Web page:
Rain soaked final leg of the race

Taking over from Sjef for the final leg of the race

Our team was " LOS ABUELOS ( GRANDFATHERS ) 1 HASH and we finished 26th out of 55, 4th in the Grand Masters Masculine category, with a time of 3:49:15. There were several Hash teams all running in the memory of a female Hasher shot dead in the crossfire between police and bank robbers who had taken her hostage. After the weather became sunny and warm and we hung around chatting and drinking beer. All the Panamanians were standing in the shade! Later Sjef took us with Bob to one of their favourite restaurants, the Napoli, near Casco Viejo, where we ate clams in wine sauce mopped up with garlic bread, then pizza, washed down with Sangria and finally a warm brandy.



Hash post race celebrations

We did not plan this trip very well and spent another day in Panama City and I ran with the Hash in the evening, around the Allbrook area, which was fun. About 2 1/2 miles actual running, much of it off the beaten track, followed by beers and barbecued chicken with potato salad. The next morning we took a taxi to the Allbrook Bus Terminal and bought tickets to the town of Chitre in Herrera Province. My guide indicated that there were buses to several towns in that area and I was looking for a base so that I didn't have to handle my large heavy bag which was awkward with my healing broken left arm. The fare for the 4 hour journey was $7.50 each, about £4! Our prebooked hotel was only about 1K, and $1.50, from the bus station. What a gem the hotel Hong Kong was. We got a first floor room overlooking the swimming pool and across the road was a big Super 99 where we could buy cold beers and all the provision we needed. The town centre was 2K away. We had booked seven nights at $70 a night and when we added a three night extension we got that for $62 a night, about £31. May had a swim whilst I sat in the hot sun by the pool. In the evening we walked into town and ate inexpensively at the Cafe Chiquito. May had 1/2 chicken and chips and I had prawn chow mien. There was a surprisingly large Chinese element in the town. The only slight drawback to the Chiquito was that it did not serve beer or any other alcoholic drinks. But the iced water was free. The minibus back to the hotel was 25c apiece.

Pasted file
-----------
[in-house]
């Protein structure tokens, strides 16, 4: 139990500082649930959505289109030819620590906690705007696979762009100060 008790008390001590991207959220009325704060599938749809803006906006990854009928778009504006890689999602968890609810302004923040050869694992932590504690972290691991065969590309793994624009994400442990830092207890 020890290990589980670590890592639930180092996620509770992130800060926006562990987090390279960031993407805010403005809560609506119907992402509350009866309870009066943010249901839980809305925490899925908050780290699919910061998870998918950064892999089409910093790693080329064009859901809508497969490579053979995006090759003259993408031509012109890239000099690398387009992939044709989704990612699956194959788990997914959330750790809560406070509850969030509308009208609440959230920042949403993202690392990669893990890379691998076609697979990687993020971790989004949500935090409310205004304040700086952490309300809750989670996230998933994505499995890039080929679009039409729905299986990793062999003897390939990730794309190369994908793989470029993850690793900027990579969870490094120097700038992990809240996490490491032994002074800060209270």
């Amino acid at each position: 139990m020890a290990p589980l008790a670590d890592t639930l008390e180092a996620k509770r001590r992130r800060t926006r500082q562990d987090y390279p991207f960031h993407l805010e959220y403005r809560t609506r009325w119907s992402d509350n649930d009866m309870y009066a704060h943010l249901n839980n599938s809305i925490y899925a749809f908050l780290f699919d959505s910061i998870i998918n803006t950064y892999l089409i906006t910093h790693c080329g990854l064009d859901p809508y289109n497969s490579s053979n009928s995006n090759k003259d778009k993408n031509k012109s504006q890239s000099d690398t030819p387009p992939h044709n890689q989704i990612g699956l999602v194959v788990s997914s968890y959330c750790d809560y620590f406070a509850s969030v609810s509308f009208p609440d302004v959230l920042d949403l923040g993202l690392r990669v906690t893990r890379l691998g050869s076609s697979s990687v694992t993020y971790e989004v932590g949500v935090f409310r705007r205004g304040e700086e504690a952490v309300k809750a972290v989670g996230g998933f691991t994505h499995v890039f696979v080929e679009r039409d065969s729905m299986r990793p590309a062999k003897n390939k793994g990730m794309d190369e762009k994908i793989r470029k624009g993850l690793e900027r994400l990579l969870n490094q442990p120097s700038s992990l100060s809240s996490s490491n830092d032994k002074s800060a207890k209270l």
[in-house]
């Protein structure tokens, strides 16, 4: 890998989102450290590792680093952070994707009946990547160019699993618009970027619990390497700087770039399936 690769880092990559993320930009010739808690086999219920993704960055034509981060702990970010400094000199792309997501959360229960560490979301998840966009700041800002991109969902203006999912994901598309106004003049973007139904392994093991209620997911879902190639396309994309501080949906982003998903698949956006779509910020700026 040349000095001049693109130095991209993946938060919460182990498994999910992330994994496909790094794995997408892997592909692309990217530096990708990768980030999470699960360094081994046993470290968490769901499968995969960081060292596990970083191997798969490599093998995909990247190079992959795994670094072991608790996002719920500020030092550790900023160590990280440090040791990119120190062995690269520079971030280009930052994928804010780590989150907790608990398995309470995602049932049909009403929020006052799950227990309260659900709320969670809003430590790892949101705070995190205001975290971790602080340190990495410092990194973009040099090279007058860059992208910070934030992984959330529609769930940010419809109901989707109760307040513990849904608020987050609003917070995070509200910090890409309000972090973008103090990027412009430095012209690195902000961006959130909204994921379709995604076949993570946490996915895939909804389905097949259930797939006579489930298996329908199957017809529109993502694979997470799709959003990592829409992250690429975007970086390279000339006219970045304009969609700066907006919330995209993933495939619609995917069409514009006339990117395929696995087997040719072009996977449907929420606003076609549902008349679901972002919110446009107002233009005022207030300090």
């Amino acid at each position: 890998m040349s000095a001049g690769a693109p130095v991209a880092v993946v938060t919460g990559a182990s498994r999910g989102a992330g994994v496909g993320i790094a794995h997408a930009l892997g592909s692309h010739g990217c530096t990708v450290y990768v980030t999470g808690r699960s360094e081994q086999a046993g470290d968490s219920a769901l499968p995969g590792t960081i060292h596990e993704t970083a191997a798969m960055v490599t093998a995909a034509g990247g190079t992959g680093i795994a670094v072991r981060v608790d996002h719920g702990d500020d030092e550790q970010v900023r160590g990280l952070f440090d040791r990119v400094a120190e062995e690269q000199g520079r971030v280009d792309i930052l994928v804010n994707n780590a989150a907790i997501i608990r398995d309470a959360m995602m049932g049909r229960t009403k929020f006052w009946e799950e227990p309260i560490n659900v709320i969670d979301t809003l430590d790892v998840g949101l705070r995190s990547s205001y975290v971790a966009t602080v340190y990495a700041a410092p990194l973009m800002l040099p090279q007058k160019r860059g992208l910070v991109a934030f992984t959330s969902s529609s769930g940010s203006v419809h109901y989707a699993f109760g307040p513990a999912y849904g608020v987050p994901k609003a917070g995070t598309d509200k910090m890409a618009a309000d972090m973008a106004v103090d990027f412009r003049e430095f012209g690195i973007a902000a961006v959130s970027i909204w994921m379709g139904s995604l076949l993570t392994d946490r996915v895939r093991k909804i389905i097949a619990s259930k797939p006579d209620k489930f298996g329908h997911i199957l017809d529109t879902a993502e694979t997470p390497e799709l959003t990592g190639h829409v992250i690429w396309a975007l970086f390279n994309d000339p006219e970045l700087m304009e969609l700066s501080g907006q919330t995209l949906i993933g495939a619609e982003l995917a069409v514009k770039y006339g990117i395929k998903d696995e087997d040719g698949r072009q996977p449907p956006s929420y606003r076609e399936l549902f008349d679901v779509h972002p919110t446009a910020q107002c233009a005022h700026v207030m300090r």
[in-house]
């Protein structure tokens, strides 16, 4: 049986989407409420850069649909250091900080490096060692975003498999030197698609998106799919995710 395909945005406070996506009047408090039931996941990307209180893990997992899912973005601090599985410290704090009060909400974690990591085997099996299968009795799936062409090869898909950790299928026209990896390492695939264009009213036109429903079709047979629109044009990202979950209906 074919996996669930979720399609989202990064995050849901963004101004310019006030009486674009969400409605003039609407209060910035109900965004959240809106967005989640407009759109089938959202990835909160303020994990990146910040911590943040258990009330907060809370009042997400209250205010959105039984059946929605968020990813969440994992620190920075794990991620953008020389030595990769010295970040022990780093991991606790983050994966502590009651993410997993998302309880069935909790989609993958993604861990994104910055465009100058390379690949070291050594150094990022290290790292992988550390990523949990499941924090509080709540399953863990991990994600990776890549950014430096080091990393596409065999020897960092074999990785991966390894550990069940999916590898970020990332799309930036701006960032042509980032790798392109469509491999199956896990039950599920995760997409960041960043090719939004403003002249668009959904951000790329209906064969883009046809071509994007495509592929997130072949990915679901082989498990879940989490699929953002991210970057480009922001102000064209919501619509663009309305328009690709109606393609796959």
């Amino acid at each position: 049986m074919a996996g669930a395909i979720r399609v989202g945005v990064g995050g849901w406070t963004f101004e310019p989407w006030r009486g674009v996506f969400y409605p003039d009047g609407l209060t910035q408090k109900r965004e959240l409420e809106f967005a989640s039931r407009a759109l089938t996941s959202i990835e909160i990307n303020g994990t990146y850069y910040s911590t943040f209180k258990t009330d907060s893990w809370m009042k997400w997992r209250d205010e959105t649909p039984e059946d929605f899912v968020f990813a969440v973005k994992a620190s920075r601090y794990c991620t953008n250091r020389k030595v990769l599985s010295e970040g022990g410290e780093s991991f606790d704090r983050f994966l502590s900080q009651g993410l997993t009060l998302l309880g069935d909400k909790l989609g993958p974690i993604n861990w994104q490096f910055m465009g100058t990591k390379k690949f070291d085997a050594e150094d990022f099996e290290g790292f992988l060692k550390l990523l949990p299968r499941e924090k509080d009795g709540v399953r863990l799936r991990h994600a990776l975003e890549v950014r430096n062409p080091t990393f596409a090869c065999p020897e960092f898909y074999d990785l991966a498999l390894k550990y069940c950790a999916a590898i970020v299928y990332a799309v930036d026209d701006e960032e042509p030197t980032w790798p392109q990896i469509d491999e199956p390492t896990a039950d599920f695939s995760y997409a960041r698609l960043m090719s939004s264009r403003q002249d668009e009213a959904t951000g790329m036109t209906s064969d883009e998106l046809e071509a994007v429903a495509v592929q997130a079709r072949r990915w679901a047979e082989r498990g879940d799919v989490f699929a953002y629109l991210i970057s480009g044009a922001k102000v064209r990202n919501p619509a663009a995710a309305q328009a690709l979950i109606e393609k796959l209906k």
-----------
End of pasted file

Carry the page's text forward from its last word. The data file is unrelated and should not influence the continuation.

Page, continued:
Chitre - Cafe Chiquito


Super 99 Hotel + Country 99

 Chitre - Super 99 Hotel